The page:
# Create a simple formula

** Important ** The calculated results of formulas and some Excel worksheet functions may differ slightly between a Windows PC using x86 or x86-64 architecture and a Windows RT PC using ARM architecture. Learn more about the differences.

You can create a simple formula to add, subtract, multiply or divide values in your worksheet. Simple formulas always start with an equal sign (**=**), followed by constants (constant: A value that is not calculated. For example, the number 210 and the text "Quarterly Earnings" are constants. An expression, or a value resulting from an expression, is not a constant.) that are numeric values and calculation operators (operator: A sign or symbol that specifies the type of calculation to perform within an expression. There are mathematical, comparison, logical, and reference operators.) such as plus (**+**), minus (**-**), asterisk(*****), or forward slash (**/**) signs.

For example, when you enter the formula **=5+2*3**, Excel multiplies the last two numbers and adds the first number to the result. Following the standard order of mathematical operations, multiplication is performed before addition.

- On the worksheet, click the cell in which you want to enter the formula.
- Type the
**=**(equal sign) followed by the constants and operators that you want to use in the calculation.

You can enter as many constants and operators in a formula as you need, up to 8192 characters.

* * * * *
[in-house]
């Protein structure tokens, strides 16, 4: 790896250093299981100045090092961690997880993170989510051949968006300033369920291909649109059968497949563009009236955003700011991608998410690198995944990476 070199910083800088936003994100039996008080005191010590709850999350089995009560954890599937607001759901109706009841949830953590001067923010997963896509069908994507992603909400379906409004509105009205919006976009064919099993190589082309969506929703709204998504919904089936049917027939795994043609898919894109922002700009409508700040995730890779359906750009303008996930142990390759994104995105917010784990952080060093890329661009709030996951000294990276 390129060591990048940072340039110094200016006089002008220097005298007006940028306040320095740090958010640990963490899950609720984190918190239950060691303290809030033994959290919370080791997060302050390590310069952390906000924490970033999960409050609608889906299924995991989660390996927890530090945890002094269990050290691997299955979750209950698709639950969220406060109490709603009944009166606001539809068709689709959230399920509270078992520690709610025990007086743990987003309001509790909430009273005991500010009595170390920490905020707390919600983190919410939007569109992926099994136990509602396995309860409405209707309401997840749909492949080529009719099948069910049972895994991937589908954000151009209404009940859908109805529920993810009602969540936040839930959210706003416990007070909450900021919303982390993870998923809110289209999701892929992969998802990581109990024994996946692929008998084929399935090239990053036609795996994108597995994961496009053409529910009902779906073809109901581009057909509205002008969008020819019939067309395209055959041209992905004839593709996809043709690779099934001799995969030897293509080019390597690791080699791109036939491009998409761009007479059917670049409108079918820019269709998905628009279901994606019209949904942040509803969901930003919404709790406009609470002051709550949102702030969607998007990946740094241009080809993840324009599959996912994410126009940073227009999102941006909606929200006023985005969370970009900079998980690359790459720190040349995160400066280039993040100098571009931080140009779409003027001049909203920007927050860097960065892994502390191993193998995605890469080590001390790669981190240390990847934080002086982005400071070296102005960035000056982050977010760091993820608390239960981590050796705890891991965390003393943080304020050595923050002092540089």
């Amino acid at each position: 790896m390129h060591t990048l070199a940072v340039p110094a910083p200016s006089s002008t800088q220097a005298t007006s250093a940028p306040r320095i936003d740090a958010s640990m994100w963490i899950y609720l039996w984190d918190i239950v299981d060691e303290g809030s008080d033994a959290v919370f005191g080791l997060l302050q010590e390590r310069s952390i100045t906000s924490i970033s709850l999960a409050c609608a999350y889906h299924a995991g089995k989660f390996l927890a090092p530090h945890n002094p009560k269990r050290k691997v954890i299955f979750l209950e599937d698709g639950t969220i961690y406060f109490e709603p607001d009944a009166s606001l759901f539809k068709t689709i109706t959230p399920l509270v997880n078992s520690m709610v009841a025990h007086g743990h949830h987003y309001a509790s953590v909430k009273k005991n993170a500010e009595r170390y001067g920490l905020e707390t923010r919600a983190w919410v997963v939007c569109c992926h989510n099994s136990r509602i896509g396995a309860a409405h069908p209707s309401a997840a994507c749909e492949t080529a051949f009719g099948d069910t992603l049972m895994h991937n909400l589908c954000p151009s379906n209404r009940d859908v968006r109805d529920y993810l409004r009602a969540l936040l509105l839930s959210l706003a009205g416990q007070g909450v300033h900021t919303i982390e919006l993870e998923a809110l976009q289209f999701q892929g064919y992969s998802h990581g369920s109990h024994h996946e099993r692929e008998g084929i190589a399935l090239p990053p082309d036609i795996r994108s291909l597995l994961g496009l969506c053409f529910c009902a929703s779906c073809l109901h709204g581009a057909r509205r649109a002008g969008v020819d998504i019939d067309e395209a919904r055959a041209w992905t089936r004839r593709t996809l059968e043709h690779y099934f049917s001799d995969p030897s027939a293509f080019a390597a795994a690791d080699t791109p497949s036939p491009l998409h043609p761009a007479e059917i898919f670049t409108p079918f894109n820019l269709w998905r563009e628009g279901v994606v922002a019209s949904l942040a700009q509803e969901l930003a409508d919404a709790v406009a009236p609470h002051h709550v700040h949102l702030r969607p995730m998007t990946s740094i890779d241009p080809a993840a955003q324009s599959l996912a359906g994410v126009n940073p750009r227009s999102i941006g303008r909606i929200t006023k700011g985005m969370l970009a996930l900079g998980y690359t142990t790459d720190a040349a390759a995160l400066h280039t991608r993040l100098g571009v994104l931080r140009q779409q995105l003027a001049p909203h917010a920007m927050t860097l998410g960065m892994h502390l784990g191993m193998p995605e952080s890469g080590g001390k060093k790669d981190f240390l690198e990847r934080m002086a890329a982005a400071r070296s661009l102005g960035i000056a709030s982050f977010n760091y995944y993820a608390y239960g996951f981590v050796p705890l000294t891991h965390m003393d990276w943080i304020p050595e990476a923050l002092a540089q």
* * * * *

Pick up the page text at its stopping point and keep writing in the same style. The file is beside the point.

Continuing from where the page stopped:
** Tip ** Instead of typing the constants into your formula, you can select the cells that contain the values that you want to use and enter the operators in between selecting cells.

- Press Enter.

** Notes **

- To quickly add values, you can use
**AutoSum**instead of entering the formula manually (**Home**tab,**Editing**group). - You can also use functions (such as the SUM function) to calculate values in your worksheet. For more information see Create a formula by using a function.
- To take it one step further, you can use cell references and names instead of the actual values in a simple formula. For more information, see Use cell references in formulas and Define and use names in formulas.

### Examples

The workbook below shows examples simple formulas. You can change any of the existing formulas, or enter your own formulas to learn how they work and see their results.

To work more in-depth with the example data in Excel, download the embedded workbook to your computer, and then open it in Excel.